Modular fiber-cabling systems ease deployment
Use of multifiber connectors and mini patch panels may facilitate deployment of modular cabling systems.
Use of multifiber connectors and mini patch panels may facilitate deployment of modular cabling systems.
With the arrival of new multiple-fiber connectors and their use with preterminated patch panels, it is now possible for manufacturers to offer a more practical solution for easy and fast deployment of optical-fiber backbone cabling systems. Since several manufacturers are already offering this product type, it will affect the design and the installation of fiber-cabling systems and will determine the skillls needed to install them.
The future of the fiber-optics industry has never looked more promising than it does today. From the telecommunications marketplace to the data-communications premises wiring arena, all of the key players in the industry are experiencing tremendous growth in most of the business segments related to fiber optics. According to several market intelligence reports, the North American fiber-optic data-communications premises wiring market is expected to grow 30% to 45% annually for the next five years.
The quest for more bandwidth in the premises wiring market explains the growing trend toward obtaining fiber-optic components. Faster network protocols, more-demanding applications such as multimedia, and more-powerful computing resources have made the attainment of additional bandwidth a growing need and a great challenge for today`s information technology managers. In light of this trend toward higher bandwidths, optical-fiber cabling systems offer the ultimate "insurance policy" against obsolescence of a cabling system because of their ability to support high-bandwidth applications.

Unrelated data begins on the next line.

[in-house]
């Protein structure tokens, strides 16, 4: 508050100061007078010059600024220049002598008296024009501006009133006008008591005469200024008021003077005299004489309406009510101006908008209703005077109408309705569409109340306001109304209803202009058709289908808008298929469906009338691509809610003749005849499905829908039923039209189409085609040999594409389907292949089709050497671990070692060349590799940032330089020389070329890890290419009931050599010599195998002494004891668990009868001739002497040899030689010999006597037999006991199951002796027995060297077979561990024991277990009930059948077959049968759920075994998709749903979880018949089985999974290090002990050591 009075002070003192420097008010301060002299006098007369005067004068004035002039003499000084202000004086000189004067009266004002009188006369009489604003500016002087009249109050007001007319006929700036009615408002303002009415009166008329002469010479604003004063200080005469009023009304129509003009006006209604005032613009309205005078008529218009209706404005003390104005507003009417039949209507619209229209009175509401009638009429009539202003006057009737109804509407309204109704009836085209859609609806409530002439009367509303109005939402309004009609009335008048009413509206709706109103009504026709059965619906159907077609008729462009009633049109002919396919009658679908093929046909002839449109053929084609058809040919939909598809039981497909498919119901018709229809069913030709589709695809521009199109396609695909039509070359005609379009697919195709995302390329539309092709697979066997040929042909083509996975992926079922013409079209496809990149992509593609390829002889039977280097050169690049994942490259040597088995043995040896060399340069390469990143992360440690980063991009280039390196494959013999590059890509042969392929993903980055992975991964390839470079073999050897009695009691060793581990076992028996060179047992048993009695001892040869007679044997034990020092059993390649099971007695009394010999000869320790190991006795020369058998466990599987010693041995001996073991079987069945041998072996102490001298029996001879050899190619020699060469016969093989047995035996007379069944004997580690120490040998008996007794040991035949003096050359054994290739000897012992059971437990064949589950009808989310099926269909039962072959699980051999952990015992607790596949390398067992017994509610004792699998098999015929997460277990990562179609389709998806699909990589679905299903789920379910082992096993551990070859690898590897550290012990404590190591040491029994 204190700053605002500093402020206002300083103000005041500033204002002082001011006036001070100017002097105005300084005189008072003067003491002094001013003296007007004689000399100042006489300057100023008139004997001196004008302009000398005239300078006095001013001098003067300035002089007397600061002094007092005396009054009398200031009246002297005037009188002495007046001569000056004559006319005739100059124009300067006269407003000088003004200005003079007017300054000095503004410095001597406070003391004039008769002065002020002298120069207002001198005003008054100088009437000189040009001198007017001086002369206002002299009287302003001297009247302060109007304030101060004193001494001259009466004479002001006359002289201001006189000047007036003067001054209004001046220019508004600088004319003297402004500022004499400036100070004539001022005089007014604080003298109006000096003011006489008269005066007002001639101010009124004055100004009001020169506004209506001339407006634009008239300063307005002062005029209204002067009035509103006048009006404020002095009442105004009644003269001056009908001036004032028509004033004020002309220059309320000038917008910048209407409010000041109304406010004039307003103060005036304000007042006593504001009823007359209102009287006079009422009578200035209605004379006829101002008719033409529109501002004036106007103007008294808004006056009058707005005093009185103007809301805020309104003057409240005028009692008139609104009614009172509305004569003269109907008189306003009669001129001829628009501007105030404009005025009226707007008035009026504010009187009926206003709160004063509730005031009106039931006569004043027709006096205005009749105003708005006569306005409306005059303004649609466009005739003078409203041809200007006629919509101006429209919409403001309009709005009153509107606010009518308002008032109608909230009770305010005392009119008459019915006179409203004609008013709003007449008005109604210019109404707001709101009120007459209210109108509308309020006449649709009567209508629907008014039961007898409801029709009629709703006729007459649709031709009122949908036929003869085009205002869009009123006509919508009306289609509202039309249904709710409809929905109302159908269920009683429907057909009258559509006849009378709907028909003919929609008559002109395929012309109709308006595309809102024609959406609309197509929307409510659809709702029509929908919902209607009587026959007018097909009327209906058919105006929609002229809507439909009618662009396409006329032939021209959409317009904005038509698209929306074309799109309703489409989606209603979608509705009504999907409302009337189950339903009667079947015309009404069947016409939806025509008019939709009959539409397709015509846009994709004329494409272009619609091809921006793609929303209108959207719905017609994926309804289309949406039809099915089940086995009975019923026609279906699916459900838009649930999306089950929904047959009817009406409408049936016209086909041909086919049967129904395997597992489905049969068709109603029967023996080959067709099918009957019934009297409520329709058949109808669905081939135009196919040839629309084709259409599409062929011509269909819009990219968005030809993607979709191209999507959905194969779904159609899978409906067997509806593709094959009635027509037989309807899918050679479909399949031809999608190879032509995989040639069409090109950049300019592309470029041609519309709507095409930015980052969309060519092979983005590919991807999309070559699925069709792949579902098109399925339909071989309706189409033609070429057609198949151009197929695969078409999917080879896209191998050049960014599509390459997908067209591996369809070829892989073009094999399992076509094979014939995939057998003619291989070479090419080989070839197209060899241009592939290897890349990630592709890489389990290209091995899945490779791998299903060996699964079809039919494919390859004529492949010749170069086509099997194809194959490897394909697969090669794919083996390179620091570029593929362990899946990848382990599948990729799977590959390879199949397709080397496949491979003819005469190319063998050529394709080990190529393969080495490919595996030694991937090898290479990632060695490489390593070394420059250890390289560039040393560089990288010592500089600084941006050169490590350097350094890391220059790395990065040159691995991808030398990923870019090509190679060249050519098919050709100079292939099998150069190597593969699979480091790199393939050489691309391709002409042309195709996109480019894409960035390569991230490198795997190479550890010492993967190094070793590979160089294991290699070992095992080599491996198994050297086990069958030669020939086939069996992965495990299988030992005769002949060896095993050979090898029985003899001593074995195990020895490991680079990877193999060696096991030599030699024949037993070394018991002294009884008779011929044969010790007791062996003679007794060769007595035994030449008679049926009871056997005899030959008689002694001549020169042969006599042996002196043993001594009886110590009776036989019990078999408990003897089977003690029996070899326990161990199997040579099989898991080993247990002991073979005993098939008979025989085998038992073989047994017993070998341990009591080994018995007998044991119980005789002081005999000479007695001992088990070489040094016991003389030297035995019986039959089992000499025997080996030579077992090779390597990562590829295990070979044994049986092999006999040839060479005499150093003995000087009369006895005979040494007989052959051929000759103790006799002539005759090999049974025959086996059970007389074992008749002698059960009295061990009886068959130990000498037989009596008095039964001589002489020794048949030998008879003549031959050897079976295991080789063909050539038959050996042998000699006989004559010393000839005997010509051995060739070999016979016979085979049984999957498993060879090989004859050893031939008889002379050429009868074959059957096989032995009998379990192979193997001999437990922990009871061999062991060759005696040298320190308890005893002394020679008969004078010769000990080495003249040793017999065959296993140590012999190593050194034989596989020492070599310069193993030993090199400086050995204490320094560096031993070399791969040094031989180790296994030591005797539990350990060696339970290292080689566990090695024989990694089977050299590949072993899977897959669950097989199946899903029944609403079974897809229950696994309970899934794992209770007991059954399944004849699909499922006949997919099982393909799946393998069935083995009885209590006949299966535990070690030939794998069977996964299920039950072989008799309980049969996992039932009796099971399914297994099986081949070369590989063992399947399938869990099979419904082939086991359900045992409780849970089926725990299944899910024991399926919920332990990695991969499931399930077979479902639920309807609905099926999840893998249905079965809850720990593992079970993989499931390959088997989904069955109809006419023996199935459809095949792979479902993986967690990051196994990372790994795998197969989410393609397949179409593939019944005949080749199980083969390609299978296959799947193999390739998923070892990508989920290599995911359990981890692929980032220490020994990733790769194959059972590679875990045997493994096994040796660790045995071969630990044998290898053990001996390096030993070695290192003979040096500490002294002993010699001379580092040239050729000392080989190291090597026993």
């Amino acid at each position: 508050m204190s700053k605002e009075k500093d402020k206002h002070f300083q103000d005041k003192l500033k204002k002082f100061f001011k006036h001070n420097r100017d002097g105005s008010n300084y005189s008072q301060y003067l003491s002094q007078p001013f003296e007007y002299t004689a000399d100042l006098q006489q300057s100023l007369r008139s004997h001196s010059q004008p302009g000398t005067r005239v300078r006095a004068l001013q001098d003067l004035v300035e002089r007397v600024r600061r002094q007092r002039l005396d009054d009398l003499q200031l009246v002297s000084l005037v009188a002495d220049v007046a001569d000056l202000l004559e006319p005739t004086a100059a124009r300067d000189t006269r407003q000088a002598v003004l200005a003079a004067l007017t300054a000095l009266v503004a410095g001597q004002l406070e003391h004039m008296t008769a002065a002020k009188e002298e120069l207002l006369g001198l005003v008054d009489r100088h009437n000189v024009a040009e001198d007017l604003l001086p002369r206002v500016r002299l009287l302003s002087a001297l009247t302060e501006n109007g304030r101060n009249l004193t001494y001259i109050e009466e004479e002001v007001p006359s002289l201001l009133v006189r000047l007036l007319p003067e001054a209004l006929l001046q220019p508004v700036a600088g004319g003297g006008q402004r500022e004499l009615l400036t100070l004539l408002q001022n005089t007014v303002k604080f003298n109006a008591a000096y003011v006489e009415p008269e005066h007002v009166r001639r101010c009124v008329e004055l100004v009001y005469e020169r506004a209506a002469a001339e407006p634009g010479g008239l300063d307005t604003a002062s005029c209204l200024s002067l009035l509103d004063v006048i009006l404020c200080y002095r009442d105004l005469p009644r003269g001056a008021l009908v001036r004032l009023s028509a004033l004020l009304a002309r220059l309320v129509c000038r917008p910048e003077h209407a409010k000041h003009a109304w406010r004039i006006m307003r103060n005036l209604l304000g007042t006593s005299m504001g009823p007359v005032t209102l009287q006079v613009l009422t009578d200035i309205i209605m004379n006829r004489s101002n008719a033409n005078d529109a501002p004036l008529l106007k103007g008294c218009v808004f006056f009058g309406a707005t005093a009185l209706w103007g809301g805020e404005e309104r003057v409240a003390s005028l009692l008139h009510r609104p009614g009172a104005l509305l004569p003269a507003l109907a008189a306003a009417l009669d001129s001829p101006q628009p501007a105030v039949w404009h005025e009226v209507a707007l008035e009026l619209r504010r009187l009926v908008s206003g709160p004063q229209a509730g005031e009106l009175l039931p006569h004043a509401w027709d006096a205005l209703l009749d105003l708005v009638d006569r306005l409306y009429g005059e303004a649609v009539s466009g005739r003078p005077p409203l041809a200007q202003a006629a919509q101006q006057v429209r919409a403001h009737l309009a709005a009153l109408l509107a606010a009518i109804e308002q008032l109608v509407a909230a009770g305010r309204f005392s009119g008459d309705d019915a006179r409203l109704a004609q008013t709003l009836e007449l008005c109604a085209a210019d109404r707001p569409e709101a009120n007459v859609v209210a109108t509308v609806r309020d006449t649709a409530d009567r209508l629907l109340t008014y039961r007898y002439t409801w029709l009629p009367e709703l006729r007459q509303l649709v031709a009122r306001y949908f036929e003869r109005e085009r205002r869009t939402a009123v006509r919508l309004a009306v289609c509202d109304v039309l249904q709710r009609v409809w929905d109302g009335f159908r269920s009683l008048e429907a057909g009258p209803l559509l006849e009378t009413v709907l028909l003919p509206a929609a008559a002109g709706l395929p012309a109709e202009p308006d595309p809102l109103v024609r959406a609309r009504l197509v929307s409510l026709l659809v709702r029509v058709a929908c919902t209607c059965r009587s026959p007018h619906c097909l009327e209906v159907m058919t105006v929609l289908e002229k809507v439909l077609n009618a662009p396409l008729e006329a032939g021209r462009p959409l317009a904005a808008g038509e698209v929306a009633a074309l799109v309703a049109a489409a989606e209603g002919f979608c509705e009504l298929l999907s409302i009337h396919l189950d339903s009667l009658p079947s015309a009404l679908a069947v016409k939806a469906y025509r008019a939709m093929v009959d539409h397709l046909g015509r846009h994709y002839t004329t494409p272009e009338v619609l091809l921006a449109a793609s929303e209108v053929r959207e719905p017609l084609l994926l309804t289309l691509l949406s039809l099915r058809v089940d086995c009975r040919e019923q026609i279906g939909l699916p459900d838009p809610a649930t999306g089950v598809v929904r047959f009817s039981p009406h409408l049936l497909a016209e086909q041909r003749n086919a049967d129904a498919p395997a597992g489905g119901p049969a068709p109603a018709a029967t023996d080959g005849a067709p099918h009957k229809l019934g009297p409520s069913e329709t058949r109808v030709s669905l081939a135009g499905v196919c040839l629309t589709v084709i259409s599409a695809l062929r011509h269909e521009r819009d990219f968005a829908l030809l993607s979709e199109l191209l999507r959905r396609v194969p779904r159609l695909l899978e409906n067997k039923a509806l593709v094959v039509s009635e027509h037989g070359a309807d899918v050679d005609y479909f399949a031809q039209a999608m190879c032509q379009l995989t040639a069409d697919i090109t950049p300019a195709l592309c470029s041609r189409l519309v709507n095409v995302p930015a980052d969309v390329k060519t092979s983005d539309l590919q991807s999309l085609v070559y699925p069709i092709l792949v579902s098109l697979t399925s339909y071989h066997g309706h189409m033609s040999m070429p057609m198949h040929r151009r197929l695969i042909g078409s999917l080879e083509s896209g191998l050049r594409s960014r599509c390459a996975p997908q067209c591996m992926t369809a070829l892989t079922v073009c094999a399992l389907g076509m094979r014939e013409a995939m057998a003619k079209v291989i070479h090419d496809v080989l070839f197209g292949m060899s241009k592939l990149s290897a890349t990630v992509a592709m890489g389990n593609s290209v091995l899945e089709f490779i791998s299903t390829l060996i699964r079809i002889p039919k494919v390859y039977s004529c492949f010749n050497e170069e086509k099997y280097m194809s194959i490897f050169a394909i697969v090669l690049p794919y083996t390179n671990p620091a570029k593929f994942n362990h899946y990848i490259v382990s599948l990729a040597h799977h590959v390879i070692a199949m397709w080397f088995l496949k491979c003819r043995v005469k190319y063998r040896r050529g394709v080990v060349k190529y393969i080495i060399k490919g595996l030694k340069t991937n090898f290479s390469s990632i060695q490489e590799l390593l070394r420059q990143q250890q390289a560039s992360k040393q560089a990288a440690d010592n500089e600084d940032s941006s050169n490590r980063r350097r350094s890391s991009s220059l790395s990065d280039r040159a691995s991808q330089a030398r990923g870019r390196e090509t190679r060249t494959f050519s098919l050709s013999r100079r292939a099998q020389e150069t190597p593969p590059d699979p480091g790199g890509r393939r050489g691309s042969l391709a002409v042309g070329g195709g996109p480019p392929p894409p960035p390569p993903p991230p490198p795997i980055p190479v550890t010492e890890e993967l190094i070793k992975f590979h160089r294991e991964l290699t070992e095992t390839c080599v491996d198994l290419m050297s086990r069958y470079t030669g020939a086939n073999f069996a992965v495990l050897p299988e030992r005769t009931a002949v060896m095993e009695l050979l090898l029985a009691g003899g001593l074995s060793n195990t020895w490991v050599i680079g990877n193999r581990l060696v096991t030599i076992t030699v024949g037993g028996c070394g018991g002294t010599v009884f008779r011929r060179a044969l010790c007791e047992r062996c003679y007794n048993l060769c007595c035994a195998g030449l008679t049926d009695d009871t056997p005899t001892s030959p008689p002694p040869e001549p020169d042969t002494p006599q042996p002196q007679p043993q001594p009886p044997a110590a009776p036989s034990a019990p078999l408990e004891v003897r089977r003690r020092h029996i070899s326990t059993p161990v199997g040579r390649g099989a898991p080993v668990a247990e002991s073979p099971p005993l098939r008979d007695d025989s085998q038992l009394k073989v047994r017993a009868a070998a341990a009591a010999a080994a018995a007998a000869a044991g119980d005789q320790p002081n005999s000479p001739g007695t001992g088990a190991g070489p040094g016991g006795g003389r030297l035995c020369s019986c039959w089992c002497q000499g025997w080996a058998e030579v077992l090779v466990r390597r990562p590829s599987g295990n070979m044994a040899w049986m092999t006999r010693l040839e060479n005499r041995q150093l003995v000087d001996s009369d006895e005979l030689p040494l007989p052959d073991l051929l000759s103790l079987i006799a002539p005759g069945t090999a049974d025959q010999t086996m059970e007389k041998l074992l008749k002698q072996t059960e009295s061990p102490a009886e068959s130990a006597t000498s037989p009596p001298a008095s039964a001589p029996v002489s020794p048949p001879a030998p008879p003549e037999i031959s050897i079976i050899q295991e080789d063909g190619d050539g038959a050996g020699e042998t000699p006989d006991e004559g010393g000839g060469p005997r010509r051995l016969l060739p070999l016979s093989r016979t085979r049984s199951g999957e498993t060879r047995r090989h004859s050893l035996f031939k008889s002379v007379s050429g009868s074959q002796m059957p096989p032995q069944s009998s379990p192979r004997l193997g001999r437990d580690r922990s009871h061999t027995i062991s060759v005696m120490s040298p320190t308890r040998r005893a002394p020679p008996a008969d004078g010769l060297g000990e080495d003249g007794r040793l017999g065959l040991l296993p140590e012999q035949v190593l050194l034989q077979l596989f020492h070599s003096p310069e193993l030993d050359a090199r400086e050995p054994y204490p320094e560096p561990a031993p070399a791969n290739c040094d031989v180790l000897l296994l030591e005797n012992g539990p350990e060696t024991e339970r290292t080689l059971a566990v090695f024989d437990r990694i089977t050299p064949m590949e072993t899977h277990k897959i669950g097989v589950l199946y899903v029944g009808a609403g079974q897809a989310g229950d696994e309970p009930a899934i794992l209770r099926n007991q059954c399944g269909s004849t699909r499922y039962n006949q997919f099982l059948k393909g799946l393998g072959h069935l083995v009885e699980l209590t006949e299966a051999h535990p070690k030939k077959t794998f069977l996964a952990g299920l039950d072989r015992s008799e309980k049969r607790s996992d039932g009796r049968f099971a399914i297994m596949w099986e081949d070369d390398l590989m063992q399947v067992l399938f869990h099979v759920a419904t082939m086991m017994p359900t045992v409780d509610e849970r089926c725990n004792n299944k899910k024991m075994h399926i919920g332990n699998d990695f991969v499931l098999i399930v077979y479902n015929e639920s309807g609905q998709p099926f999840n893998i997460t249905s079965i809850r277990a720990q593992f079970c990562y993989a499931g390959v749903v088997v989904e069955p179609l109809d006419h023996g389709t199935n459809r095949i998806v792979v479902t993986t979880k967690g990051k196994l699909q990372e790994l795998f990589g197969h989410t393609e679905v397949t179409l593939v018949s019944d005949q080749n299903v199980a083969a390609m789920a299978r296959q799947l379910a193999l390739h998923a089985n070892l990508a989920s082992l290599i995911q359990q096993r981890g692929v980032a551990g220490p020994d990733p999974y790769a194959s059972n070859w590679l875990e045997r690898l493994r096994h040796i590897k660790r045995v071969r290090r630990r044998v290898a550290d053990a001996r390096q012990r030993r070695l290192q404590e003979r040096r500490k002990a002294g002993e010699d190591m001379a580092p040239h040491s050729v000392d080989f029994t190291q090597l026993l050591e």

Another factor that favors the use of fiber optics is the reduction in the cost and installation complexity of fiber-optic components. New technologies in fiber termination and improved manufacturing processes are driving down the cost of fiber- optic components and making installation procedures easier than ever before.
History of fiber-optic deployment
Fiber-optic deployment, throughout its recent history, has always consisted of the same two general operations. The first is deployment of the fiber cable, which can take several forms, such as pulling through conduits, direct burial, and aerial deployment. The second operation is termination of the fiber cable, which can mean fusion or mechanical splicing, epoxy/ polish-type connectors, epoxyless/no-polishing fiber-stub connector technology, ferruleless connectors, and testing.